Apology (Plato)

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The beginning of the apology in the oldest surviving medieval manuscript, the Codex Clarkianus written in 895

The Apology of Socrates ( Greek  Ἀπολογία Σωκράτους Apología Sōkrátous ) is a work of the ancient philosopher Plato . It is a literary version of the defense speech (apology) that Plato's teacher Socrates gave before the Athenian people's court when he was in 399 BC. Chr. For asebeia (impiety) and seduction of the youth was accused. His comments on the sentence and the outcome of the proceedings are attached. The apologythus consists of three sequential speeches which the accused gave on the same day in different phases of the court proceedings according to this account. His reasoning did not prevent the guilty verdict. Socrates was sentenced to death and executed.

The question of the extent to which Plato's apology, despite its literary, fictional character, also represents an at least partially reliable source, the historical core of which provides useful information about the process, is highly controversial in modern research . The extent to which it gives an accurate impression of the motives and convictions of the historical Socrates is also disputed. The discussion of this topic is part of the general debate about the reliability with which the life and philosophy of historical Socrates can be reconstructed from the traditional reports.

Regardless of the still open questions about historicity, the Apology is considered to be the most important work from the early days of classical Greek philosophy. It describes and justifies the attitude of a law-abiding citizen who has got into a tragic conflict with the judiciary through no fault of his own and who is unwaveringly adhering to his principles. Posterity was deeply impressed by the consistency and fearlessness of Plato's Socrates figure. Socrates' appearance in court became the classic pattern for the practical implementation of philosophical insight in a crisis situation. The apology is also highly valued as a literary creation , it is part of world literature.

History and circumstances of the process

Socrates (Roman bust, 1st century, Louvre , Paris)

The trial took place in the spring of 399 BC. Instead of. In the Apology, Plato's Socrates mentions the names of his three accusers Anytus, Meletus and Lykon. Anytos was one of the leaders of the democratic movement, the 404/403 BC. Forcibly eliminated the oligarchic rule of the thirty and restored traditional Athenian democracy. Therefore, he was one of the most influential politicians after the Democratic victory. The apology , according to he acted as a representative of the craftsmen and politicians who took part in Socrates' activity offense. He was a radical opponent of the sophists , who appeared as teachers and to whom Socrates was counted by his critics, although he sharply distinguished himself from them. The identity and background of Meletos and Lykon are unclear. After the apology , Meletus appeared on behalf of the poets whose opposition Socrates had drawn, while Lykon represented the political speakers whom the accused philosopher was hated. Meletos, who was a fairly unknown young man at the time, had written the complaint.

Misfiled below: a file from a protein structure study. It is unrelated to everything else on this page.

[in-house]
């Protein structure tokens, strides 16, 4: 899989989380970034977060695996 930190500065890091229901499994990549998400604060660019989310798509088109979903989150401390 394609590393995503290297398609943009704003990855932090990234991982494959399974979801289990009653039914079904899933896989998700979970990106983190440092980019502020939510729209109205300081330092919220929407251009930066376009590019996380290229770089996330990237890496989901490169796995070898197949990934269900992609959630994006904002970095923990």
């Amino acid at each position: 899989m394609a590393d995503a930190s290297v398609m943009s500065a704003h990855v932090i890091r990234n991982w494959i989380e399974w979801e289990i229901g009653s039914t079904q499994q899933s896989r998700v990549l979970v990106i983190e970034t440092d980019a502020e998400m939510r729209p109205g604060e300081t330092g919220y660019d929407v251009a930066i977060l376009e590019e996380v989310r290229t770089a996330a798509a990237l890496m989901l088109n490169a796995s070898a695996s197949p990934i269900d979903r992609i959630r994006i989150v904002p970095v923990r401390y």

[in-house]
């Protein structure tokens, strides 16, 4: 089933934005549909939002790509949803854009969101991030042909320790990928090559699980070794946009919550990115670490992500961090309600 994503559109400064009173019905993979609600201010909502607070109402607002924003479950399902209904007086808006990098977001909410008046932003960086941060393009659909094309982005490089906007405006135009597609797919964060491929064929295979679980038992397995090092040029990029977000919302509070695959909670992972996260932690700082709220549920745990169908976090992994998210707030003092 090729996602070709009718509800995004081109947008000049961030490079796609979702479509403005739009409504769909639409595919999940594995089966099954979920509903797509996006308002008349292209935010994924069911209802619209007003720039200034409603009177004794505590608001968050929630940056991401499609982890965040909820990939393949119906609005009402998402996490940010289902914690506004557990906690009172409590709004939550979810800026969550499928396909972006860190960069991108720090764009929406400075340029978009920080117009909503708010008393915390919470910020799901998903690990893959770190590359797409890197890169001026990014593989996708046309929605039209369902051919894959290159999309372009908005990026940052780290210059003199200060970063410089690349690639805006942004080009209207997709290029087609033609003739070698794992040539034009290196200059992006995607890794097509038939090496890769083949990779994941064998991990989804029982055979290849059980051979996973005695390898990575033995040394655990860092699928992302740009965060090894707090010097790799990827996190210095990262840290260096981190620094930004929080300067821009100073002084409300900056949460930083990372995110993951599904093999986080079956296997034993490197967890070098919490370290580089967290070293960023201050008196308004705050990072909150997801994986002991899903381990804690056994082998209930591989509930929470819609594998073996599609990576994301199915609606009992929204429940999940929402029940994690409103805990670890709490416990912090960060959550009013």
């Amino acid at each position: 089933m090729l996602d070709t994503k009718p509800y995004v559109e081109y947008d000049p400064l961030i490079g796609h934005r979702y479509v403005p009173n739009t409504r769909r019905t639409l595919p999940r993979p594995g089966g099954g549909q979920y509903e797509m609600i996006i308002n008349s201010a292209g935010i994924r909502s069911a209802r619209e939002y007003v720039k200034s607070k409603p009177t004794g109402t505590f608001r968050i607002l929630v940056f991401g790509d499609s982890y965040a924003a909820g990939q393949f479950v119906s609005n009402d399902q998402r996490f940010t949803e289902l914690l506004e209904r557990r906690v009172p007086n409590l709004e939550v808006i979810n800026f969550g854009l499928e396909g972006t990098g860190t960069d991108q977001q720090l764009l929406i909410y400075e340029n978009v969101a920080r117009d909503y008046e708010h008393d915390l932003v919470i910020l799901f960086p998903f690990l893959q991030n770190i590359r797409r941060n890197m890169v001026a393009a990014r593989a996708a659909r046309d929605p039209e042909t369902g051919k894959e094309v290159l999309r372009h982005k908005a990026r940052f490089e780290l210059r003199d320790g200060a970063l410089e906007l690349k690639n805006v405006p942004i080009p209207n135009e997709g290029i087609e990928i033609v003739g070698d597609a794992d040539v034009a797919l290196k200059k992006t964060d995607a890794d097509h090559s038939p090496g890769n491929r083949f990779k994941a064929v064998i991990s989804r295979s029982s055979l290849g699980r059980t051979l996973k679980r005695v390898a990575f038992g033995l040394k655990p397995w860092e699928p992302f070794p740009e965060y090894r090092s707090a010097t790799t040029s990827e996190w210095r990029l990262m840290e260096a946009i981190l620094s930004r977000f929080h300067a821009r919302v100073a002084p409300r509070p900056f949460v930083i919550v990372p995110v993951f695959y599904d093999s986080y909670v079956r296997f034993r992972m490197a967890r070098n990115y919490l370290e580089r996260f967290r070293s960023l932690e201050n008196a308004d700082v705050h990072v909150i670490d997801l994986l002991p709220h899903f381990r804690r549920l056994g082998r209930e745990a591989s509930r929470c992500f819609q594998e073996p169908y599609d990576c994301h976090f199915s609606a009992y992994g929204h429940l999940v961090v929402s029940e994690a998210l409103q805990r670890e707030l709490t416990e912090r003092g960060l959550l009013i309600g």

In the apology , Socrates is the sole speaker, apart from a brief questioning of the accuser Meletus, who gives Socrates a short answer. This is how the Apology differs from the other works of Plato, which - apart from the at most partially authentic letters - are all written in dialogue form.

The trial is open to the public and a large number of friends and opponents of the accused have gathered. As is customary in such proceedings, the court is a panel of 500 or 501 jurors (heliasts) who are determined by lottery and who, as judges, have to make a decision with a simple majority. The entire trial that leads to the death sentence takes place on a single day, as the composition of the panel and the case to be negotiated are drawn anew every day. According to Plato's account, Socrates reprimanded the fast-track trial after the conviction. He claims that it is not customary elsewhere to decide between life and death in one day. The shortage of time did not allow him to adequately present his arguments and this circumstance contributed decisively to the conviction.